Interrelationships of Gibberellic Acid and Nitrate in Sugar Production and Enzyme Activity of Sugarcane
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How to Cite

Alexander, A. G. (1968). Interrelationships of Gibberellic Acid and Nitrate in Sugar Production and Enzyme Activity of Sugarcane. The Journal of Agriculture of the University of Puerto Rico, 52(1), 19-28. https://doi.org/10.46429/jaupr.v52i1.11719

Abstract

Variable nitrate (NO3) and gibberellic acid (GA) were applied to sugarcane in order to clarify NO3-GA interrelationships which affect growth, sugar production, and enzyme activity. Since both low NO3 and foliar GA were known to increase sucrose synthesis as separate entities, their combination posed the following questions: 1, To what degree can NO3 be withheld before growth decline offsets sucrose gains? 2, To what extent will increasing NO3 supply offset the beneficial effects of GA application? 3, Is there a combination of high NO3 and GA which will permit both increased tonnage and increased sucrose synthesis as simultaneous effects? Healthy, 12-week-old plants grown in sand culture were treated for 5 weeks. Three levels each of NO3 (0, 5, and 30 meq./liter) and GA (0, 0.01-, and 0.10-percent solutions of foliar spray) were given in a 3 X 3 factorial combination. The following results were obtained: 1. Both NO3 and GA caused moderate growth increases as evidenced by fresh weights. A combination of high NO3 and medium GA gave the maximum yields recorded. Medium GA stimulated internode elongation while retaining stockiness of the cane. High GA caused excessive elongation plus weakening and occasional lodging of the plants. 2. High GA eliminated all NO3-induced growth increases. Withholding NO3 did not seriously curtail growth so long as GA was applied. Plants given GA without NO3 grew comparably to those receiving high NO3 without GA. 3. Withholding NO3 caused major sucrose increases in both leaf and immature storage tissues. Raising NO3 increased synthesis of total ketoses but caused striking decline of sucrose. GA caused significant sucrose increases in storage tissue when NO3 supply was low. However, GA-induced sucrose increases could not offset sucrose losses due to high NO3. 4. The most favorable treatment for growth and sugar production was a combination of low NO3 and medium GA. This induced moderate growth plus major sucrose increases. 5. Leaf phosphatase and ATP-ase were greatly stimulated by NO3. High GA alleviated the NO3 effects. 6. A strong NO3 X GA interaction affected both hydrolytic and oxidative enzymes in immature storage tissue. Phosphatase, ATP-ase, peroxidase and polyphenol oxidase were all involved. 7. NO3 greatly increased protein content of immature storage tissue, but GA had little effect. GA was able to stimulate both growth and sugar formation without the major protein changes characteristic of NO3 treatments. Practical usage of the NO3 and GA data are discussed. It is felt that GA treatment should be delayed after heavy nitrogen fertilization, and will not prove fully effective if given simultaneously with normal fertilizer programs.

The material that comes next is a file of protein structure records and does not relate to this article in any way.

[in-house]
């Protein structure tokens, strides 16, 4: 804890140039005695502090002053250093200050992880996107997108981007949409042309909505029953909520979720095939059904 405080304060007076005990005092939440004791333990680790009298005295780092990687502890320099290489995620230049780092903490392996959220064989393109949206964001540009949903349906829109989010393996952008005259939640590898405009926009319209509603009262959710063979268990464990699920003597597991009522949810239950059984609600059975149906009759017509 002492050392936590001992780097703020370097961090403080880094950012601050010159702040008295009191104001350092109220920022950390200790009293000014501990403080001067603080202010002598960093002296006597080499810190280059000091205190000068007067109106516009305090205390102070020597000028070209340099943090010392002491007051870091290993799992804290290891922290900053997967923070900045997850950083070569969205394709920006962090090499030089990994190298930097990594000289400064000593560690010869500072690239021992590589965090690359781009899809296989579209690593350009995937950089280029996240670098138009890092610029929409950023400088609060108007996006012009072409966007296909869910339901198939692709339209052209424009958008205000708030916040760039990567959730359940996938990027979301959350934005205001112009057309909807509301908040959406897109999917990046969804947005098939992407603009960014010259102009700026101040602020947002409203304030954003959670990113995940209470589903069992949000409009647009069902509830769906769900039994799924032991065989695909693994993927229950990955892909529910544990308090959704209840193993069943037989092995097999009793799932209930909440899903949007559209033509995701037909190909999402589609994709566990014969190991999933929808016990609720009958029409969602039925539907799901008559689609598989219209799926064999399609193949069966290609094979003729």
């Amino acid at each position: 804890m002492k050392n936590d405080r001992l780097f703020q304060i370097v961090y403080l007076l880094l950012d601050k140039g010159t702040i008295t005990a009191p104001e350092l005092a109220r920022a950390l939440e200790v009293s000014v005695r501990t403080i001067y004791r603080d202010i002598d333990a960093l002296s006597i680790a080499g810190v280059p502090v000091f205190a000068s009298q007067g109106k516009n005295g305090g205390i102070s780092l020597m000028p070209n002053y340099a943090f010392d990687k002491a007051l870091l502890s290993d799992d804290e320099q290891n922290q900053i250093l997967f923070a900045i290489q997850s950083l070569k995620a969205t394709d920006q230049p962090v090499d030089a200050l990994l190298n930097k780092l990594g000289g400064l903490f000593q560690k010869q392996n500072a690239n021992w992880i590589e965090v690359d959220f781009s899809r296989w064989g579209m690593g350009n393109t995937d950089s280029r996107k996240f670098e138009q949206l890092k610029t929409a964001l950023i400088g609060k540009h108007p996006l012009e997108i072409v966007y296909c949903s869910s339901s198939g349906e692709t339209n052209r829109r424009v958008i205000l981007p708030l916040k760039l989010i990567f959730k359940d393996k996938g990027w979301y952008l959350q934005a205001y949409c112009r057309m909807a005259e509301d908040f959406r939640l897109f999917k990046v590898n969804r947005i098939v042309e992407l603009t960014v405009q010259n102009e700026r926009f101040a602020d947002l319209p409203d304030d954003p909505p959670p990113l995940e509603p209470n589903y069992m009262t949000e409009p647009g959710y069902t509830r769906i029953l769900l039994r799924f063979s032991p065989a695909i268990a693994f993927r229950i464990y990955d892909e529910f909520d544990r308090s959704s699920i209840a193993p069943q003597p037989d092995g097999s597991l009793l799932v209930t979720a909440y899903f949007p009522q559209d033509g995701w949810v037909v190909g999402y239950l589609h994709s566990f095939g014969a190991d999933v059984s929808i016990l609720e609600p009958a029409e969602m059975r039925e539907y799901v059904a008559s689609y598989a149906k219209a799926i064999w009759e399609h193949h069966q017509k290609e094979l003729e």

https://doi.org/10.46429/jaupr.v52i1.11719
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